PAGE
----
Paper and a pencil as fat as my finger at the time became my fast friends as soon as my mom gave them to me to replace my coloring books, which my imagination had begun to out-think.
With my pencil in a shaky, all-discovering hand, I put one letter, then another on paper with lead! My mom helped me learn the alphabet before I entered the first grade. When I put the letters together by using the ABCs with no spaces in between, Mom said, I could make real words, as those in my coloring books and in my reading books like “Poky Little Puppy”.
Gradually, I became an architect of letters. Simply by adding letters one to another, like figures in an arithmetic sequence, I spelled real words, just like Mom had predicted.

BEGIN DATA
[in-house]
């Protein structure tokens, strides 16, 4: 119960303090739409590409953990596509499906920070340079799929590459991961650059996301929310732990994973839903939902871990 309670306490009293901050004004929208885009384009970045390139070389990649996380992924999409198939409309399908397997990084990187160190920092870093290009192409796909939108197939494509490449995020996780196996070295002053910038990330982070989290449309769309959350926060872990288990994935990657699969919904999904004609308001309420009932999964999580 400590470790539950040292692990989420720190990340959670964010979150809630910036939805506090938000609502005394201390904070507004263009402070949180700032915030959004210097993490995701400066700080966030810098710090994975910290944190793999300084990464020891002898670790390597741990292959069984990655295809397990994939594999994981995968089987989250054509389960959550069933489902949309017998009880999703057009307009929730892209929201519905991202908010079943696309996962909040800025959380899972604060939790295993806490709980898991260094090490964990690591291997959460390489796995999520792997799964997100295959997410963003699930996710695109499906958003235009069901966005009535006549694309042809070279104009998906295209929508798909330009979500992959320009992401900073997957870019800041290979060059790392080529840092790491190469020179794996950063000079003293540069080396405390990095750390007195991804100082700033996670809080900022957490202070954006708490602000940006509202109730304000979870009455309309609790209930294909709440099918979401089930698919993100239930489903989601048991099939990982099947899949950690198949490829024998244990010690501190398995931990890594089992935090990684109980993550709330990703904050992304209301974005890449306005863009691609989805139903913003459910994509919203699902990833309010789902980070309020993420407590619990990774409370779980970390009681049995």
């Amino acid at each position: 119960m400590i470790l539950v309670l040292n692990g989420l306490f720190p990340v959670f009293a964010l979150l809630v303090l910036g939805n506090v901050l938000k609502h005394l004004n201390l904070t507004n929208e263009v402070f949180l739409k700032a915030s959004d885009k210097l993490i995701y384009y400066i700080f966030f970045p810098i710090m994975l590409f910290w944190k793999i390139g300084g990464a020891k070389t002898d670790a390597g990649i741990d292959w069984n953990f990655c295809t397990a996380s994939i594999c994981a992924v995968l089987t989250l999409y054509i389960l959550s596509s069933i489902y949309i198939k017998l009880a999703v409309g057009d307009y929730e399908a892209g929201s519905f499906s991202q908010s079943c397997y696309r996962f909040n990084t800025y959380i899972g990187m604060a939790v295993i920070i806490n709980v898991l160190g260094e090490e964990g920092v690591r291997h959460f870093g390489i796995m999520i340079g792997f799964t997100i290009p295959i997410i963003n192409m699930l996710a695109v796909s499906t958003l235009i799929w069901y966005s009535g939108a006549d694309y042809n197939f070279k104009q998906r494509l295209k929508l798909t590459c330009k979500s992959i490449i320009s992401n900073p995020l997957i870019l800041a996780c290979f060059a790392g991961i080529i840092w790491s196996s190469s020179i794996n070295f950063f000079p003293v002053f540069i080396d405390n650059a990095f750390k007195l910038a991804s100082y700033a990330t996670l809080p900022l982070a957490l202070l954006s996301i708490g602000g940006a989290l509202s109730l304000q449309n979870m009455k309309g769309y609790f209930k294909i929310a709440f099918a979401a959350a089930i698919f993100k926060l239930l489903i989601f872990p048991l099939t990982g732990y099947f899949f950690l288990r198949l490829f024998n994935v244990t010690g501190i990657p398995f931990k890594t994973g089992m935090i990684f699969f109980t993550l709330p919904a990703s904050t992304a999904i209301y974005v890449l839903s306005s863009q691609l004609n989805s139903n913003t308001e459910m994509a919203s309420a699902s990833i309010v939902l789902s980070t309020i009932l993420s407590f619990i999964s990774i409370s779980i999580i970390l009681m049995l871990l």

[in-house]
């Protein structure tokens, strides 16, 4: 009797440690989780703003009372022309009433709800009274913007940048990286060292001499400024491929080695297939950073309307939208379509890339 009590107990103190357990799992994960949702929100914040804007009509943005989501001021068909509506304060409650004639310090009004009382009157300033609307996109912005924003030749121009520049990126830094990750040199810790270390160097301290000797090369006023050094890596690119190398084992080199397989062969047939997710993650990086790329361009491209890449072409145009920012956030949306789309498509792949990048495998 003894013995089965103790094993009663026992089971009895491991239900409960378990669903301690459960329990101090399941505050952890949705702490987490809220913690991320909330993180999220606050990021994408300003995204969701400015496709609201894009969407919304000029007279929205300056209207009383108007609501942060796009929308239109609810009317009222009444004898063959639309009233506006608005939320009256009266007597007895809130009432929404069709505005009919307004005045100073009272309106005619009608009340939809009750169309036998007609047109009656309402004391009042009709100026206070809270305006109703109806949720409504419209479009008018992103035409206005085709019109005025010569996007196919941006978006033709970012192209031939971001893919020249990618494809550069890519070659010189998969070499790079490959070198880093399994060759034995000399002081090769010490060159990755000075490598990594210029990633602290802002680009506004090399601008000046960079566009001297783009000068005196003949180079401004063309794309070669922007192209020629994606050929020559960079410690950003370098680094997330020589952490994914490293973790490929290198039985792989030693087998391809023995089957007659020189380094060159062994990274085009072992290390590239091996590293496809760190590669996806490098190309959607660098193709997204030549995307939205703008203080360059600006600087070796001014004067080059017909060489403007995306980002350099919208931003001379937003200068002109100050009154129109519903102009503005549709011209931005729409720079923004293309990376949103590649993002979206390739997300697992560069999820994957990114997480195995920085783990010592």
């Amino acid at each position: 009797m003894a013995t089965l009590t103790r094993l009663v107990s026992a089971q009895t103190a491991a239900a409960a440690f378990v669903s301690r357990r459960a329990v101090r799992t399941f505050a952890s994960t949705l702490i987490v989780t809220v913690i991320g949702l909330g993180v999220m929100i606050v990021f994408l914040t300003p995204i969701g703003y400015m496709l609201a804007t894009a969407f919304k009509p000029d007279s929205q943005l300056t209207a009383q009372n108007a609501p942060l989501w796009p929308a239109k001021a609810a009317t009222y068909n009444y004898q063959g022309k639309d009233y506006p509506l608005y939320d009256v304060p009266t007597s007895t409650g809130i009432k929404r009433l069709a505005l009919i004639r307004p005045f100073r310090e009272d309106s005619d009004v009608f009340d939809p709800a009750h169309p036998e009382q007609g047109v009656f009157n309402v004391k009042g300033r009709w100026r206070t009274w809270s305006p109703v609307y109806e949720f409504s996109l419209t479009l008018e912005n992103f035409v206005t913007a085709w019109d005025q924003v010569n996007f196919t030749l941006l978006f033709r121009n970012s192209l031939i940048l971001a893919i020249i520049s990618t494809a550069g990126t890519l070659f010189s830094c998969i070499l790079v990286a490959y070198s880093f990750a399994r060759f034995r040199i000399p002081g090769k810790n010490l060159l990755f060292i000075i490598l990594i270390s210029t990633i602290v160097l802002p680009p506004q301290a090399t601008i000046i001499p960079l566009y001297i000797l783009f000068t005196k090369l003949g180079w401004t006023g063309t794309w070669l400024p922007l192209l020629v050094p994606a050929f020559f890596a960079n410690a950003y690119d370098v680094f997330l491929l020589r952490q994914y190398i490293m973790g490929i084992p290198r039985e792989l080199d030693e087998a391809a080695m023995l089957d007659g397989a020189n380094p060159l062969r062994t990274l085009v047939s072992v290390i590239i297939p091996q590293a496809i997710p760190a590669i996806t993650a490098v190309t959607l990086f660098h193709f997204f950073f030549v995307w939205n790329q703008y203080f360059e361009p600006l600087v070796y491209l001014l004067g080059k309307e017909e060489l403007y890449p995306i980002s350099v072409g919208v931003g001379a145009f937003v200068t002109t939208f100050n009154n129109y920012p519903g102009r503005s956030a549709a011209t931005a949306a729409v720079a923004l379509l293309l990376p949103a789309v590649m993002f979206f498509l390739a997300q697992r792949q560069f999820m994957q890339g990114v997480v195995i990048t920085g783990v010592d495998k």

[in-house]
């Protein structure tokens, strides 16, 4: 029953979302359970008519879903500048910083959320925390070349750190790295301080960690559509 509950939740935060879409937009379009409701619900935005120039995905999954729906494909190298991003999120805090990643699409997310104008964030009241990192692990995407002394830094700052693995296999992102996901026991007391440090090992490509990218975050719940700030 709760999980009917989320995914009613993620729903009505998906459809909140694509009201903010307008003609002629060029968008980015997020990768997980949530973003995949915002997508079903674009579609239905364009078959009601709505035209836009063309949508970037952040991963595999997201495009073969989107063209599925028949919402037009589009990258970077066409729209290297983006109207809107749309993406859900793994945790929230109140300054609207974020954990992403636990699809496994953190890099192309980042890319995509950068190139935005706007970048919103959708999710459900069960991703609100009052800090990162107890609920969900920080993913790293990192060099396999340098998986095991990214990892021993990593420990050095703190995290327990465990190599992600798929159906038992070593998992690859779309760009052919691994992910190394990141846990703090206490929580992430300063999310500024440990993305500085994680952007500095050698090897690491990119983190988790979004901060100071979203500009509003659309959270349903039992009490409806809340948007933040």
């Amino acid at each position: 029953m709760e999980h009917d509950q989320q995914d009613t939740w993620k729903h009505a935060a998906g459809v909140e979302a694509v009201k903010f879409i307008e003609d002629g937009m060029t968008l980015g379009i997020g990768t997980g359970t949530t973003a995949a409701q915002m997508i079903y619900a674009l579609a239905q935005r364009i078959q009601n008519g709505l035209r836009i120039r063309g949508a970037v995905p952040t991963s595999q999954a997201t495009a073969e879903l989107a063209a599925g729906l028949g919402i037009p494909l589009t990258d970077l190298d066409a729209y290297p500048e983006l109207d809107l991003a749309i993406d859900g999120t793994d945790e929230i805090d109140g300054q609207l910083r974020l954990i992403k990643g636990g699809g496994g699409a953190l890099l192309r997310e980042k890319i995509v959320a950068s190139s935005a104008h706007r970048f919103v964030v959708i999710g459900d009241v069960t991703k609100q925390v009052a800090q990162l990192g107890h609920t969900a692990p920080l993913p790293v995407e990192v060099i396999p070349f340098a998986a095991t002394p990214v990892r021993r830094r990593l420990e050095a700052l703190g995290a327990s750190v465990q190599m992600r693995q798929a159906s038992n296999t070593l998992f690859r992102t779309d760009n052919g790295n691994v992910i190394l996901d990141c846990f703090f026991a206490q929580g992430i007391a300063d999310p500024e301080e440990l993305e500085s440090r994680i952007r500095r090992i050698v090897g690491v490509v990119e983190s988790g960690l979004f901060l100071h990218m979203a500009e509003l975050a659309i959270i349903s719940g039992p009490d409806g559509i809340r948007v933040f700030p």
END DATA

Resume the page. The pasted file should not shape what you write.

What a fine day that was, making first words!
And there was more, I soon realized. Words put together in a logical order could make a sentence, could say something. Wow! What joy! Just two words did it. “The” and “dog”. The dog.
I wrote “the” and “dog” over and over again that first day, stringing the letters together as fast as I could think of them.
Already, I was on my way to becoming a wordsmith.